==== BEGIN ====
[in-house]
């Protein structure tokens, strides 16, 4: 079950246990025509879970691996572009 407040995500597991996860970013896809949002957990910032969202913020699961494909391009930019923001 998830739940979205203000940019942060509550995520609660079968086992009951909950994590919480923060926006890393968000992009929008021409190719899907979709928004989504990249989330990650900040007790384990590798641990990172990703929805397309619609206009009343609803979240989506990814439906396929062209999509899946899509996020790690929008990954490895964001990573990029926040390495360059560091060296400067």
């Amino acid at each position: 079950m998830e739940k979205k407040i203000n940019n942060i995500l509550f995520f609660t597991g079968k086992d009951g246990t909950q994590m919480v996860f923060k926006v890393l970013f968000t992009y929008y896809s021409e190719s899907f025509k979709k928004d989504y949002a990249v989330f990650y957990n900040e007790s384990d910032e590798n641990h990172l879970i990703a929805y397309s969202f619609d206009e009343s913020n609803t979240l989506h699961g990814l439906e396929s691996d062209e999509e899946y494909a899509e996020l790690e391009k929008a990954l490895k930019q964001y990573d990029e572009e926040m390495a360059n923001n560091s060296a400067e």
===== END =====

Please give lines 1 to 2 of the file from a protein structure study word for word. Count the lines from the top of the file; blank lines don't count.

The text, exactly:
[in-house]
């Protein structure tokens, strides 16, 4: 079950246990025509879970691996572009 407040995500597991996860970013896809949002957990910032969202913020699961494909391009930019923001 998830739940979205203000940019942060509550995520609660079968086992009951909950994590919480923060926006890393968000992009929008021409190719899907979709928004989504990249989330990650900040007790384990590798641990990172990703929805397309619609206009009343609803979240989506990814439906396929062209999509899946899509996020790690929008990954490895964001990573990029926040390495360059560091060296400067």